From A-Rod to Ster-Rod, What Message Does This Send to Young Athletes?

Jack MicholicCorrespondent IApril 2, 2009

JUPITER, FL - MARCH 3:  Alex Rodriguez #13 of the Dominican Republic watches his team take on the Florida Marlins during an exhibition game at Roger Dean Stadium March 3, 2009 in Jupiter, Florida.  (Photo by Doug Benc/Getty Images)

For the past few years, steroids have affected the sports world in an extremely negative fashion. 

Now, steroids have taken a huge jump in popularity for the big athletes to get stronger and, in general, better at their game. Is this fair or just cutting some major corners? 

Alex Rodriguez, a highly publicized player to today's youth, who's on his way to breaking the all-time home run record, has been caught recently for "over the counter" steroids.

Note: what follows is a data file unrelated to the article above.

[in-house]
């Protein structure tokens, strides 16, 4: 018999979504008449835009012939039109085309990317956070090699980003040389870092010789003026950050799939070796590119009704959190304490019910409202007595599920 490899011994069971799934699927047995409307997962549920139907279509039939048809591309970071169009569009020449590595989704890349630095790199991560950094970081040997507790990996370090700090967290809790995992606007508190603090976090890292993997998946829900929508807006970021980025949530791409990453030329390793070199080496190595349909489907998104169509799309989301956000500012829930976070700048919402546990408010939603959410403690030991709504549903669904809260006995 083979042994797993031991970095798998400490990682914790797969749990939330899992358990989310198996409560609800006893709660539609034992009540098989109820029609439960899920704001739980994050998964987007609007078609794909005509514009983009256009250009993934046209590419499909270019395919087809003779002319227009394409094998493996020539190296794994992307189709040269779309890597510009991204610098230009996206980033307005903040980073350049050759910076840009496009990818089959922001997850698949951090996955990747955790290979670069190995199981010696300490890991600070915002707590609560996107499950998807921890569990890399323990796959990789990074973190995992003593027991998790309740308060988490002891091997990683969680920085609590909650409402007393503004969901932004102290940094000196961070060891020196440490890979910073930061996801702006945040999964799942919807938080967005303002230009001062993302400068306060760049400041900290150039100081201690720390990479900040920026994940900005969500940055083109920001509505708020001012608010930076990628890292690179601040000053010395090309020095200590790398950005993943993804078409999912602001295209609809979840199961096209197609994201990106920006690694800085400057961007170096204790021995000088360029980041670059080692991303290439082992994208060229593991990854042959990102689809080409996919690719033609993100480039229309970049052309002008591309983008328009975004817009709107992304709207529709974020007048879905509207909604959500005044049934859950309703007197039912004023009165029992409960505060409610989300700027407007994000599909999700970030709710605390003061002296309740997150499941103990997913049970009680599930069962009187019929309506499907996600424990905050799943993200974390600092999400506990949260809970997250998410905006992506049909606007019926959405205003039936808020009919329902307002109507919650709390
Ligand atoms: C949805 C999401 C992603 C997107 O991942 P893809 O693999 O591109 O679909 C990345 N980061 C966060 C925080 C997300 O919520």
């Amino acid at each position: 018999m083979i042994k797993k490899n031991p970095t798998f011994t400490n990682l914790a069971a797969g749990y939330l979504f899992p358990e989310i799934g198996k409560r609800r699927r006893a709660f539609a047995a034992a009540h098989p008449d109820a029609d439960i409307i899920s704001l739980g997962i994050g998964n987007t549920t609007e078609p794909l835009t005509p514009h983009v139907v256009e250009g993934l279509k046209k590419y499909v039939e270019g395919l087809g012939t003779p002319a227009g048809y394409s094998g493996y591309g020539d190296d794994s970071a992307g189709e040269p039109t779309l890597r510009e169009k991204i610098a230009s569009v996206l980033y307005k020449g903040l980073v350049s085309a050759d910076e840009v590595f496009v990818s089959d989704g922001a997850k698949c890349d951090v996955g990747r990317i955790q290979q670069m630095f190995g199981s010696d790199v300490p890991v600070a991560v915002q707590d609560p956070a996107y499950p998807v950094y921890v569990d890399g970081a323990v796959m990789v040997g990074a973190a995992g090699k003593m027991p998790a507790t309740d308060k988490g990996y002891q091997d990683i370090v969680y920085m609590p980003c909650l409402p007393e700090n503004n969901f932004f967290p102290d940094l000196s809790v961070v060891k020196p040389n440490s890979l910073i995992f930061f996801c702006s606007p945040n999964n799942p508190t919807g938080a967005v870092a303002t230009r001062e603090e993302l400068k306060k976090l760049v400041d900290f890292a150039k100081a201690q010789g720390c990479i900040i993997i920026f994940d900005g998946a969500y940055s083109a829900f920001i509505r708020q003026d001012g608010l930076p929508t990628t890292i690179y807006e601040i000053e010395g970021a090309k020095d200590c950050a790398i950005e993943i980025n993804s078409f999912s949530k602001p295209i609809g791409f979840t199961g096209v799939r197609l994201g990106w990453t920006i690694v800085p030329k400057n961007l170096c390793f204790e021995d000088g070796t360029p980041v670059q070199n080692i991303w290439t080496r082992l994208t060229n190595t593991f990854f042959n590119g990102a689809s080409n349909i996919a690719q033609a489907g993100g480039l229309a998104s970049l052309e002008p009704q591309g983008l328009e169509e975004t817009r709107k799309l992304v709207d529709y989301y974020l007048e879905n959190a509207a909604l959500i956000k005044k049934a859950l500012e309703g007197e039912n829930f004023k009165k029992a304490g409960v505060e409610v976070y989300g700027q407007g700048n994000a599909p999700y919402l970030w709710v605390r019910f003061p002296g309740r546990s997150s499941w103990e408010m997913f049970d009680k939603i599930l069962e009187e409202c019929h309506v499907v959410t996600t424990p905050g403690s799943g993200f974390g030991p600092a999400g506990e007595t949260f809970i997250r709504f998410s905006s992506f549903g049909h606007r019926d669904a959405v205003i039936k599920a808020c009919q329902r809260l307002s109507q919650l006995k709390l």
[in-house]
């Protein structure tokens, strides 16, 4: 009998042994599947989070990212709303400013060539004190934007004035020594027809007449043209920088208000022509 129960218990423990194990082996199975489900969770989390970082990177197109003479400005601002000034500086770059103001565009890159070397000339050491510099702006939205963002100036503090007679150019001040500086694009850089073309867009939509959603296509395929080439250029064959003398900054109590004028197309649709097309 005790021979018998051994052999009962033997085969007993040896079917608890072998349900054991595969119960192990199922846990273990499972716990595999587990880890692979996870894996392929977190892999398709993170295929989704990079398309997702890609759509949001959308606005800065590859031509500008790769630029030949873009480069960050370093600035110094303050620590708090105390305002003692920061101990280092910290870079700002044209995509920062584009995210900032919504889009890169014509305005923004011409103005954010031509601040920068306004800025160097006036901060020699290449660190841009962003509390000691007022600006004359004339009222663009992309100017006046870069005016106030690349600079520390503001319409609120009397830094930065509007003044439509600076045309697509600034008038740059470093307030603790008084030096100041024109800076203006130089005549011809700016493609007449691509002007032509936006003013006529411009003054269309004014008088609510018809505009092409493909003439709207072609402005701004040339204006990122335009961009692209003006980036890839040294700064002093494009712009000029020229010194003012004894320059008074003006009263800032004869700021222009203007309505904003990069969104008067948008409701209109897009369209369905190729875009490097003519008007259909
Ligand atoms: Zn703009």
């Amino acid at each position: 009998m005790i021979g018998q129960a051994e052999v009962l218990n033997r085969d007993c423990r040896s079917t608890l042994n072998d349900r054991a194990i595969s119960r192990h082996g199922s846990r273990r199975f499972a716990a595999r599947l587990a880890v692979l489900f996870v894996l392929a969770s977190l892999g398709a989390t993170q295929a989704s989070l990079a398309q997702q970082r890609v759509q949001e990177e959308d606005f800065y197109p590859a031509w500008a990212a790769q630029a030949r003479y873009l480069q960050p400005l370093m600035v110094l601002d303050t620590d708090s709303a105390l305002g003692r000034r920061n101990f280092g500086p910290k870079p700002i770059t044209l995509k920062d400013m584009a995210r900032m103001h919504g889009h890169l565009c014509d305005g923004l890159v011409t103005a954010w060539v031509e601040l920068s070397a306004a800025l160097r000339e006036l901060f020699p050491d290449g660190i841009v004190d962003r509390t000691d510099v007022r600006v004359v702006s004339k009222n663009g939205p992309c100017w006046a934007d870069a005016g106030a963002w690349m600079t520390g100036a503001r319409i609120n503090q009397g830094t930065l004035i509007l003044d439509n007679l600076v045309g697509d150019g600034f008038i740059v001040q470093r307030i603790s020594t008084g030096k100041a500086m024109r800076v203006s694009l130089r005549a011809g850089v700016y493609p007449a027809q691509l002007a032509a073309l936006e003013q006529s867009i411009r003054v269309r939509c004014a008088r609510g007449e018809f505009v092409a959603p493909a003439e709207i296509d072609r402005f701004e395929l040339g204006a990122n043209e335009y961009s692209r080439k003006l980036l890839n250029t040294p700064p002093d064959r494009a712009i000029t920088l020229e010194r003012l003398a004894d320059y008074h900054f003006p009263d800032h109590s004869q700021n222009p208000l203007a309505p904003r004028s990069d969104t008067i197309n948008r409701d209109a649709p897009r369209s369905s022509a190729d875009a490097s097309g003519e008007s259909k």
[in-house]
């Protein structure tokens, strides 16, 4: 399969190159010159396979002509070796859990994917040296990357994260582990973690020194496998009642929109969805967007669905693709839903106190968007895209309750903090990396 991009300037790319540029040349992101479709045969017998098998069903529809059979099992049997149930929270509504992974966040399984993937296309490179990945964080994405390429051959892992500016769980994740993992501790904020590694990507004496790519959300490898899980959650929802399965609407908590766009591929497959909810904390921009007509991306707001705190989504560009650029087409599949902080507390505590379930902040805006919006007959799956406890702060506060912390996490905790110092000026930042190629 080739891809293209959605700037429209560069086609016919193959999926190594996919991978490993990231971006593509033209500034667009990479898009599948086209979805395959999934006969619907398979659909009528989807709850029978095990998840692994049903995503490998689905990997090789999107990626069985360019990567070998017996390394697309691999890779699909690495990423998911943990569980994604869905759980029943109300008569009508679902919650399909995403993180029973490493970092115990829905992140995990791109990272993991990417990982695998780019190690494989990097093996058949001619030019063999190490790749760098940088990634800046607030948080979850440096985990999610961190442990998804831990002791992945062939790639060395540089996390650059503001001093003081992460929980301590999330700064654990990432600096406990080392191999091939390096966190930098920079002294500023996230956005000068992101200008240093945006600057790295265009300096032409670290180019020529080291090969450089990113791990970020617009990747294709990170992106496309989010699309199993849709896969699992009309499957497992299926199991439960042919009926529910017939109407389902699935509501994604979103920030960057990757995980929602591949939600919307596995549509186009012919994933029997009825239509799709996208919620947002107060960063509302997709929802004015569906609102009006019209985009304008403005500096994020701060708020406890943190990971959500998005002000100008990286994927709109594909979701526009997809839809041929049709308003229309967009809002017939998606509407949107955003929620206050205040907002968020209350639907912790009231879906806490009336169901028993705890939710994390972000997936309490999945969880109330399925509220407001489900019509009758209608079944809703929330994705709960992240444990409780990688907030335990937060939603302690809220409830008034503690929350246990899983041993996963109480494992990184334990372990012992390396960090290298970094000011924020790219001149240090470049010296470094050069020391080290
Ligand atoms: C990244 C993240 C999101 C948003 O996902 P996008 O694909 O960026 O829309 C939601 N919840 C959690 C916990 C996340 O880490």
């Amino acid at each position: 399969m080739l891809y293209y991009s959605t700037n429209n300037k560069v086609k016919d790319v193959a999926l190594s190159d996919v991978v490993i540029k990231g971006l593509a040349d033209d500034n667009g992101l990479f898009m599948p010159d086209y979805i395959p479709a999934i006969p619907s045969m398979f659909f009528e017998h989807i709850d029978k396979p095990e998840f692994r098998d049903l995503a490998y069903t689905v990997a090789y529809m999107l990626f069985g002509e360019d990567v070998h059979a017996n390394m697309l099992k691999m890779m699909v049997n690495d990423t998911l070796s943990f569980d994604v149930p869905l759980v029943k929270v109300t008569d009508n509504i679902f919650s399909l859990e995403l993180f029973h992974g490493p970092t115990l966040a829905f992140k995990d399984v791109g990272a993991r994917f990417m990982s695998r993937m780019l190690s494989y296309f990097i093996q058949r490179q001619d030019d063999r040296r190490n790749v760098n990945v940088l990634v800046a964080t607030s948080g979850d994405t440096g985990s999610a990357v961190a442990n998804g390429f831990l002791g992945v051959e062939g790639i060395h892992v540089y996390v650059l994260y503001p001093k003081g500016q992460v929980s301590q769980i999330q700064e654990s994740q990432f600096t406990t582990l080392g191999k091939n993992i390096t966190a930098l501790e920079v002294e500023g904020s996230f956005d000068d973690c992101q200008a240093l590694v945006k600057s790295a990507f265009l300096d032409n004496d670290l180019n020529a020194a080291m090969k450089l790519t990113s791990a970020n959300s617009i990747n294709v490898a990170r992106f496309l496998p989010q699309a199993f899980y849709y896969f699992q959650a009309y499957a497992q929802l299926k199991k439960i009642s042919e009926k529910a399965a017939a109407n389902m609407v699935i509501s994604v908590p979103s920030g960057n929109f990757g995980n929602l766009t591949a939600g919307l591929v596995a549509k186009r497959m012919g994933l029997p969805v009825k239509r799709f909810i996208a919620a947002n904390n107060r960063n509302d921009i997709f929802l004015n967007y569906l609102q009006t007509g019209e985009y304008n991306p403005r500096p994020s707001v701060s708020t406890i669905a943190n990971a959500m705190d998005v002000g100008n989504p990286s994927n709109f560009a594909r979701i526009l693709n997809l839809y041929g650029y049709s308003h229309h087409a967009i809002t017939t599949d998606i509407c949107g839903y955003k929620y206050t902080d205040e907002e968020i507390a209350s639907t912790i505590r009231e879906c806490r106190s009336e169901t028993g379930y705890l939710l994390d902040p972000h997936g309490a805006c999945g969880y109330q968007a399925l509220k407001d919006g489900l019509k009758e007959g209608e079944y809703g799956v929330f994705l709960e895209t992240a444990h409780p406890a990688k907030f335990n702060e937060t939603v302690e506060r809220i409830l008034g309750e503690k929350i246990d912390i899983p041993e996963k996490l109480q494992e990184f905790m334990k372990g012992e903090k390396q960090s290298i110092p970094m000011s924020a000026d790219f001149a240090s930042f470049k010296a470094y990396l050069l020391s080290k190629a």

What kind of message does this really send to the kids who look up to Rodriguez? Well, obviously, not a very good one. However, not only does this ruin his image nationally but also personally.

Fighting steroids and steroid use is one of the hardest things, according to Chris Woolston of Consumer Health Interactive.

"Depression is an especially common side effect of quitting steroids," he writes. "According to the NIDA, the depression from steroid withdrawal can last for more than a year if not properly treated."

From my standpoint, why would a player so talented throw it all away by taking an anabolic steroid? It's absolutely ludicrous and an impulsively ignorant decision altogether.

The point is, what kind of season will Rodriguez have, and what kind of opinion will people have of him by now?  Will his team possibly be affected by this drama scene in New York?

Kids all over America who looked up to this young superstar are now thinking differently about Rodriguez. How will New York recover?